Connecticut College sits with grey stone collegiate buildings atop a leafy hill overlooking the Thames River in New London, Connecticut. This venerable co-ed liberal arts college was founded in 1911 as the Connecticut College for Women and one of its most distinguished alumnae is Linda Lear, author of the definitive biography of Rachel Carson, Rachel Carson: Witness for Nature. The college maintains the Linda Lear archives with an extensive collection of Rachel Carson materials used by Lear in researching and writing about Carson.
So it seemed a natural choice for Connecticut College to invite Carson scholar and President of the Rachel Carson Council, Dr. Robert K. Musil as a guest lecturer and to become the latest campus to join the growing Rachel Carson Council Campus Network (RCCN). Musil was invited and hosted by Dr. Jane Lawson, Director of the Goodwin-Nearing Center for the Environment, a key component of Connecticut College’s extensive commitment to sustainability. The Center was founded in 1993, but its roots go back to the founding of the Connecticut College Arboretum in 1931 and to the Connecticut College Human Ecology Program begun in 1968 as one of the nation’s first environmental studies programs.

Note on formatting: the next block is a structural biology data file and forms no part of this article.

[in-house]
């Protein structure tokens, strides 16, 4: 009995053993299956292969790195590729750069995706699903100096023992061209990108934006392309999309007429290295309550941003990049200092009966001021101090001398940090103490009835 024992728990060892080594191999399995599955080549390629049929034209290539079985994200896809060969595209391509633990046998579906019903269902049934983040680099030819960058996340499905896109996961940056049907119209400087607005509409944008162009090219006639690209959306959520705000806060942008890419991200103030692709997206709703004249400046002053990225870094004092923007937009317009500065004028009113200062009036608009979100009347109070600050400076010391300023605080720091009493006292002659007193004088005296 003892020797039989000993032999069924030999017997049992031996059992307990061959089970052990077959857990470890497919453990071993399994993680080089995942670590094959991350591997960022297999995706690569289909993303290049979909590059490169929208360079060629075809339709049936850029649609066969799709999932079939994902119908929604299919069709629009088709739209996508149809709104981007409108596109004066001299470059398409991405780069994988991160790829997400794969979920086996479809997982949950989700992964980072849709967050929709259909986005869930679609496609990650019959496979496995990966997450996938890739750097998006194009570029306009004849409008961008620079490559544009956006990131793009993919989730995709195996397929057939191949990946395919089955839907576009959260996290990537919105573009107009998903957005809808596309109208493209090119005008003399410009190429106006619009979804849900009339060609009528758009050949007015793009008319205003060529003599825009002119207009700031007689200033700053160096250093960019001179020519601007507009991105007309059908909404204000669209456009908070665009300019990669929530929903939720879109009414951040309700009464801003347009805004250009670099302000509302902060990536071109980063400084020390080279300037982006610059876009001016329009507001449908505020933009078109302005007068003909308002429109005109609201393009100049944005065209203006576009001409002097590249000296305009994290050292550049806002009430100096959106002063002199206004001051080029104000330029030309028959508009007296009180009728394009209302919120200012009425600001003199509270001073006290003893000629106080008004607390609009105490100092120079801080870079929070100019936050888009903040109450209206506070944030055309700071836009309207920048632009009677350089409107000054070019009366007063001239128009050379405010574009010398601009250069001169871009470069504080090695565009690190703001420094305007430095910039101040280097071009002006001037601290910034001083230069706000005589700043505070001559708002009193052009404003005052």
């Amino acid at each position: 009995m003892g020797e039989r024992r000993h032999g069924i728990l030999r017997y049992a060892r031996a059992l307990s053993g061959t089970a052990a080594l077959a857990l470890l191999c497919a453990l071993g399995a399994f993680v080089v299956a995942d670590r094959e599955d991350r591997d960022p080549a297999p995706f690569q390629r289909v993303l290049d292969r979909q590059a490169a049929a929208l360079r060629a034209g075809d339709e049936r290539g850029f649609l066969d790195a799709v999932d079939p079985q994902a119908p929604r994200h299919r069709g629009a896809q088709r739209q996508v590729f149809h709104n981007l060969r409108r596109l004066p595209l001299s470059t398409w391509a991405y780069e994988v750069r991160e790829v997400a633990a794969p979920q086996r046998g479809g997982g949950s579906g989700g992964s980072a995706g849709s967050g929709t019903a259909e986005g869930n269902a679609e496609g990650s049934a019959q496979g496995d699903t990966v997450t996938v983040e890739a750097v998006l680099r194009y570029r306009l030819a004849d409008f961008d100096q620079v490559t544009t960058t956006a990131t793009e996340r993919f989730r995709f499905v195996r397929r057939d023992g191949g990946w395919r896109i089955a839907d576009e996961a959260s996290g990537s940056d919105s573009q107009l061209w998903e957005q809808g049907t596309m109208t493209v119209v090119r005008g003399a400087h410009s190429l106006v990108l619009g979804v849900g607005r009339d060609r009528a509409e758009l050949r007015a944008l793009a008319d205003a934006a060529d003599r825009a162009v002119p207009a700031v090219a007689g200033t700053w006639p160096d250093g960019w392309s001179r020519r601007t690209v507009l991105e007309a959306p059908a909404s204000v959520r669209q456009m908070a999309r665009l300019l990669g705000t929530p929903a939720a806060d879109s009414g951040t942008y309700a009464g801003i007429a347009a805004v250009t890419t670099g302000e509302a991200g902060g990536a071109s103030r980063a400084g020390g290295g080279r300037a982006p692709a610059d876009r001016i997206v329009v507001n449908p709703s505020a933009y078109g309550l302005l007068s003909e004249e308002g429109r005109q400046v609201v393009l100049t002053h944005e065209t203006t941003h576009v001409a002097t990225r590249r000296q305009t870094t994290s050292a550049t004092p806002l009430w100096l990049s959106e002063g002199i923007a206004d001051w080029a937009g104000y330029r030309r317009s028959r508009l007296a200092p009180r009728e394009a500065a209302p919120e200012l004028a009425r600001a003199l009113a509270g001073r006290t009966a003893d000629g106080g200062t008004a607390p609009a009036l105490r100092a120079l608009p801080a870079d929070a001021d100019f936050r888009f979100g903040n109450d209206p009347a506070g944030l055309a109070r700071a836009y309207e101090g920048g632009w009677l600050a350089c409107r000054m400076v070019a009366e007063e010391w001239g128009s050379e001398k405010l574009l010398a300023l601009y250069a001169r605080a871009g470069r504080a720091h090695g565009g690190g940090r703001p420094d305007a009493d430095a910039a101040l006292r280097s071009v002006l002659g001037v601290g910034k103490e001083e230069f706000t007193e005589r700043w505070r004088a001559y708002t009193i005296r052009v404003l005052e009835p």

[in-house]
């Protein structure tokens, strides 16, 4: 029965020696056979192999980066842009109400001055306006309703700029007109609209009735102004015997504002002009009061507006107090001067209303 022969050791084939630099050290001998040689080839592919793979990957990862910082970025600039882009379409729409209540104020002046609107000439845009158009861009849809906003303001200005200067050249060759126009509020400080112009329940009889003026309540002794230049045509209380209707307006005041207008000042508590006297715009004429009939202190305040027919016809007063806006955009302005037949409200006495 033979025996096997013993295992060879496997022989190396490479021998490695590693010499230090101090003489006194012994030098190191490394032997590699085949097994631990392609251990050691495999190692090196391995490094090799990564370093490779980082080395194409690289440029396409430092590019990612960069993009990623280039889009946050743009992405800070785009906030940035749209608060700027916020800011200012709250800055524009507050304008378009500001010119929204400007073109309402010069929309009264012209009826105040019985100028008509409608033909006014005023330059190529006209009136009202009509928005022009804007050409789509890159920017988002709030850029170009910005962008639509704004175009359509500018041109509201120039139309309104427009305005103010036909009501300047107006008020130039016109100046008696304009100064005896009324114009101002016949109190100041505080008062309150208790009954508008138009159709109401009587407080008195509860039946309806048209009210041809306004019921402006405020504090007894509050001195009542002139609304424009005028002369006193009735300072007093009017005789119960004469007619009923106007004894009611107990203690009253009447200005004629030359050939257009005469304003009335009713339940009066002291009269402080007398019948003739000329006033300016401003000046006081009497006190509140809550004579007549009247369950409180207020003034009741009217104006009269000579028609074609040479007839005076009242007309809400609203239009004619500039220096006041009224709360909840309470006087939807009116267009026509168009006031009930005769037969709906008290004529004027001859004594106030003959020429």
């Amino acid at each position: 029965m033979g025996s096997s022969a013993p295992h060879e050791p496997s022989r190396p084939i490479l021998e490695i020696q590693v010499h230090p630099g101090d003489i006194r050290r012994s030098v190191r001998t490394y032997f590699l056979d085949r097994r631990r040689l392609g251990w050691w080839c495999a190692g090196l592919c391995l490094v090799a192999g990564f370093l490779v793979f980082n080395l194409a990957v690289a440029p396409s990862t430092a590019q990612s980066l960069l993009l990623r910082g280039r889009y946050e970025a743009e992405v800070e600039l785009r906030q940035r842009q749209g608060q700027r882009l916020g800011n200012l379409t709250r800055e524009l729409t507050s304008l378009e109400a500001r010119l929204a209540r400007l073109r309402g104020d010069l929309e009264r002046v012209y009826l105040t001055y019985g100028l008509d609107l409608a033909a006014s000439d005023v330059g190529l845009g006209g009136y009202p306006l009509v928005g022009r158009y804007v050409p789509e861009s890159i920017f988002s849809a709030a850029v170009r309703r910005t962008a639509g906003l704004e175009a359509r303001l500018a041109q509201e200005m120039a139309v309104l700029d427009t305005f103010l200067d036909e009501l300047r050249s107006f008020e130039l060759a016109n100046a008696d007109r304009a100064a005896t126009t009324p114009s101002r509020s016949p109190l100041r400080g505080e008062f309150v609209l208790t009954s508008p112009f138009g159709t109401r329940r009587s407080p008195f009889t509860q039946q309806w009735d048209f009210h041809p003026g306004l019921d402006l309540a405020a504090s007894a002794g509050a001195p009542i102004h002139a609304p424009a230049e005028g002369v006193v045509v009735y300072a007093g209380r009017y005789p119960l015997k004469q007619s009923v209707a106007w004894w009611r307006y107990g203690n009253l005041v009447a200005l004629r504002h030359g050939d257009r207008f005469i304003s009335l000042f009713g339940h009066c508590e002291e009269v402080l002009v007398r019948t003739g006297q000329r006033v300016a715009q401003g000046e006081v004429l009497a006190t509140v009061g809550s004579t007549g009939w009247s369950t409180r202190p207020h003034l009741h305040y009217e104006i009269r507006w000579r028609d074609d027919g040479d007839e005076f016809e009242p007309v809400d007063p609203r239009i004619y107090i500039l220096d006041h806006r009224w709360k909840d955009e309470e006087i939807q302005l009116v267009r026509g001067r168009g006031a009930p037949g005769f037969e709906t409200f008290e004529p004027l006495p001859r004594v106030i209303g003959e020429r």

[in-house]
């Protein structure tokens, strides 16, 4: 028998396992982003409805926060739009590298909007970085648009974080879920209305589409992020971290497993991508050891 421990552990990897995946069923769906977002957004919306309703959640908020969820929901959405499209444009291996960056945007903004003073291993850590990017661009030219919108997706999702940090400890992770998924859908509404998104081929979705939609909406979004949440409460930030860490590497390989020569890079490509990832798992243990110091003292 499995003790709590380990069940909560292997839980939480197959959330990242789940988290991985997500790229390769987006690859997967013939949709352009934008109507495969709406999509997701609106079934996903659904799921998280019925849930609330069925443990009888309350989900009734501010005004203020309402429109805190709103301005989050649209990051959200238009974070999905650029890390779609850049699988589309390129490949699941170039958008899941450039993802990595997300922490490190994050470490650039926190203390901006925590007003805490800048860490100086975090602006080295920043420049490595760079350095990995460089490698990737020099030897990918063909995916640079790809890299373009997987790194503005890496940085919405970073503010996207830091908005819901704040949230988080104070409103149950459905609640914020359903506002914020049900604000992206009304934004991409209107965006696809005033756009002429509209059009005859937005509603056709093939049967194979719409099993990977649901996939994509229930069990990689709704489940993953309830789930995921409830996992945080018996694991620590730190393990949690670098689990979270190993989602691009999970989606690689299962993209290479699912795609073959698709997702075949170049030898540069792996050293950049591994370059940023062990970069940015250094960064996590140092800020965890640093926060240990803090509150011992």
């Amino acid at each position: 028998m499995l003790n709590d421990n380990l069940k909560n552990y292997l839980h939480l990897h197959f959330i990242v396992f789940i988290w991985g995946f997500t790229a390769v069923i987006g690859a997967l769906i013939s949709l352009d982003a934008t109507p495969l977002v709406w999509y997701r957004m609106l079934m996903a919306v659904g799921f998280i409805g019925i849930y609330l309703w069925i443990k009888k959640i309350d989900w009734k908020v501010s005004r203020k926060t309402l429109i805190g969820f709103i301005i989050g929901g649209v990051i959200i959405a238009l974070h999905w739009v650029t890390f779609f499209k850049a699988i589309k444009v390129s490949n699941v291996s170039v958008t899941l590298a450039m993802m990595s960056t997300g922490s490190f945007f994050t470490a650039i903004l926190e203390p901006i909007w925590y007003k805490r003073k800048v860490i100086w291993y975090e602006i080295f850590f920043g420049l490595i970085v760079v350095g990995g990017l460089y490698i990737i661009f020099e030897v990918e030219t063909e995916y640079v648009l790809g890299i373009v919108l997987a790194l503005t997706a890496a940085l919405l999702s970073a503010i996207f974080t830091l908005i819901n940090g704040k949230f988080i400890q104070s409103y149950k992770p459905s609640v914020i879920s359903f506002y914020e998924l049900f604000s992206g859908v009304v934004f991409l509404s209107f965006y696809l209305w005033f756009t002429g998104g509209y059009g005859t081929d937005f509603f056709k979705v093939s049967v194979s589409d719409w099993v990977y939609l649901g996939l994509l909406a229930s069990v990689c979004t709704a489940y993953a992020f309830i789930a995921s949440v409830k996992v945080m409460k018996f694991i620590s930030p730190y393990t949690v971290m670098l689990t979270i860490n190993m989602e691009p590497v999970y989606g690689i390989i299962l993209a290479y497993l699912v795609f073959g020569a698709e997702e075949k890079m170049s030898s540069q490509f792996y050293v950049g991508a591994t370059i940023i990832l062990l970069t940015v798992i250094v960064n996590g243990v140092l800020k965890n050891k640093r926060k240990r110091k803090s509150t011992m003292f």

Given the college’s close connection to Rachel Carson scholarship, RCC President Musil spoke about how Rachel Carson had influenced and inspired modern women environmental writers and advocates in his book, Rachel Carson and Her Sisters: Extraordinary Women Who Have Shaped America’s Environment. Musil described how Terry Tempest Williams, author of Refuge, Finding Beauty in a Broken World, and other works was directly inspired by Carson and shares her anti-nuclear views. Carson opposed nuclear testing from the first American A-bomb tests at Bikini Atoll in 1946, while Williams writes about the devastating effect on her family from living in Utah downwind from open air A-bomb tests in Nevada. Williams, like Carson, also writes about the need to feel for other people and other creatures, including animals such as the endangered prairie dogs she writes about in Finding Beauty.
Musil also spoke about Sandra Steingraber, another admirer of Carson, who was a published poet before earning a Ph. D. in biology and tracing the environmental causes of her own bladder cancer in her book Living Downstream: An Ecologist’s Personal Investigation of Cancer and the Environment. Both women share Rachel Carson’s bold advocacy and action with Steingraber leading national anti-fracking efforts and Williams currently buying oil and gas leases in the West so they cannot be developed.